In our latest Band Spotlight, we chat to Rory Nash of GLUM who opens up on creativity, mental health and new music. 

S] How are you doing today, Rory?

I’m alive.

S] You’ve said: “We’ve got a culture where we like things based on “success” and “popularity” – what is success to you, as a person first and then, as an artist?

Success to me is being able to piss yourself in front of strangers and not care. As an artist, it’s doing that on the Graham Norton show.

S] Before I ask a more “leading” question, how has GLUM helped you?

It started as a mission, a rebellion of self, my dad’s last words were grabbing a nurse and saying “he’s gonna be a rockstar”, I was on suicide support when he died, and before that, it was getting closer and closer. I really felt that I had lost, I’ve kinda accepted that I’ve got a person in me that really really doesn’t like me, my biggest enemy is myself, anyone that’s close to me knows that I’m different, but I can only describe it like it’s having a murderer behind you, who if you don’t constantly fight, you’re going down, it’s been very tiring, it doesn’t make you look forward to tomorrow.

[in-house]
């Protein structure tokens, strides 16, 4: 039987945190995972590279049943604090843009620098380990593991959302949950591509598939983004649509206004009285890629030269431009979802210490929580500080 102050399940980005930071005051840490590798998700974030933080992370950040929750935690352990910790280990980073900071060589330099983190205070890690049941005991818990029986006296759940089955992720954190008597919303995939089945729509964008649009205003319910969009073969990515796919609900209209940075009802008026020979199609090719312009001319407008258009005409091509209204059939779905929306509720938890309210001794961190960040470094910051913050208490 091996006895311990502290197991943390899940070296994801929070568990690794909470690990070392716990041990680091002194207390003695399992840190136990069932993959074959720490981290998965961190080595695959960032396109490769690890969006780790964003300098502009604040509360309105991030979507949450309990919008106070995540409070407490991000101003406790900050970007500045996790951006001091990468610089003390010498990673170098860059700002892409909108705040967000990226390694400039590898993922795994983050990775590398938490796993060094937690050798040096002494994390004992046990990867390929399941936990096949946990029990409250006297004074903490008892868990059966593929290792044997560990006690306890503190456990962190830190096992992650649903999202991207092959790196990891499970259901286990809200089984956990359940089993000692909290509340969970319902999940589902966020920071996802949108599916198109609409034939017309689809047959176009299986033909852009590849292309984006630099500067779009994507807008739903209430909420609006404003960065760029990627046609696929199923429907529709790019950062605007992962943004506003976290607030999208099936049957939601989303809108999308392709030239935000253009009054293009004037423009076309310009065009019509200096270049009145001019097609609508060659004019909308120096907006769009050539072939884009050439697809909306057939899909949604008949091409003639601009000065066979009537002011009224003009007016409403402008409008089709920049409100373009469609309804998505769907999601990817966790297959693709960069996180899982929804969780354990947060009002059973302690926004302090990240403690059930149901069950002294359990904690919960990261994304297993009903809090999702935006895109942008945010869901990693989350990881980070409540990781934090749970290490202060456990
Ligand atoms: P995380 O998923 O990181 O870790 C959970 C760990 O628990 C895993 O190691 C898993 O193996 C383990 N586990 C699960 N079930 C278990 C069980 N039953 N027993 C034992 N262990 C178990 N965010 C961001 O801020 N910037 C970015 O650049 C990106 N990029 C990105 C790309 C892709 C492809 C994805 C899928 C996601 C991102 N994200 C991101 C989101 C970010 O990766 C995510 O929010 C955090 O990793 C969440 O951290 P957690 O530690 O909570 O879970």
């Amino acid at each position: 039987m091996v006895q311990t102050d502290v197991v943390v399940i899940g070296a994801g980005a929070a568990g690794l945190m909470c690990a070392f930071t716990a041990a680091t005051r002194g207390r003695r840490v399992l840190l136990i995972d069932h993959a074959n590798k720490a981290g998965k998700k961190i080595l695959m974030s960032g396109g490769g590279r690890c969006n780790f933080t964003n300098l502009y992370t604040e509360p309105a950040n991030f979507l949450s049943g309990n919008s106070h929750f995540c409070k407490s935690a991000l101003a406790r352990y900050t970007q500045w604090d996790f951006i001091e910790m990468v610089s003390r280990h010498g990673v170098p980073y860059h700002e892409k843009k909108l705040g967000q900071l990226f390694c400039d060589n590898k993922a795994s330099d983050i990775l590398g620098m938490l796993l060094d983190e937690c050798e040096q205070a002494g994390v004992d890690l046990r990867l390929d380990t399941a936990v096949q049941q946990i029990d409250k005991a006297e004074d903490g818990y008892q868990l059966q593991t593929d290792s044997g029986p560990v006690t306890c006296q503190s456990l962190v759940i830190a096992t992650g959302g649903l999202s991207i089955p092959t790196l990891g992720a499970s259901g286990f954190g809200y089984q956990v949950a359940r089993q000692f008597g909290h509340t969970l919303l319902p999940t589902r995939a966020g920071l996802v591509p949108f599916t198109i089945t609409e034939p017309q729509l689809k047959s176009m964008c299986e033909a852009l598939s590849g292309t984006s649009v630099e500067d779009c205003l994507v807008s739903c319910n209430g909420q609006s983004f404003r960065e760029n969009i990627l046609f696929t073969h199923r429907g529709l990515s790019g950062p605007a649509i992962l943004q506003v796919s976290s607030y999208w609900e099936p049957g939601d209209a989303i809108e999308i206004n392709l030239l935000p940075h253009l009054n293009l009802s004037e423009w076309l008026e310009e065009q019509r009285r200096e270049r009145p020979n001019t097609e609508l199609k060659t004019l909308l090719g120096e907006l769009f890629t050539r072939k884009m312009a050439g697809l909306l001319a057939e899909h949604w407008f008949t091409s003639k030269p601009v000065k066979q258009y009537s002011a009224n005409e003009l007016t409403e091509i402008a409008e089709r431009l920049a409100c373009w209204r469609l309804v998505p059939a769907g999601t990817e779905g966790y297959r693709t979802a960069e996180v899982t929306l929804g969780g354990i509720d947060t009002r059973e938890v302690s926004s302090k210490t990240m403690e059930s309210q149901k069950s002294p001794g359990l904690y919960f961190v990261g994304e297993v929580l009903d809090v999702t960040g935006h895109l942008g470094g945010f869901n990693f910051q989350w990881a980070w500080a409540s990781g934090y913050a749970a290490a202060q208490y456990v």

In a way it’s made me strong, because I’m always at war with myself, it means I feel more comfortable in chaos, while others freak out, but equally I can be too intense sometimes for others, GLUM is those times, life has been very intense, this year especially. I and GLUM are a product of it. Luckily my dad knew me, that mission means I’m talking to you today and have carried on fighting the war.

S] In songs like ‘Still Alive’ and ‘Penitent Cheers’, and much all of GLUM’s output you seem very emotional, very raw and open about your mental health, and view on the world – is that your intention?

I’m just open about myself. I chew my own socks when I’m stressed, I only realise I’m doing it when I wretch. It’s strange, there’s a place lower than suicide, and when it hits you’re so dead that killing yourself would require feeling. A place where your head can literally just feel nothing, no emotion, no stimuli, nothing, death.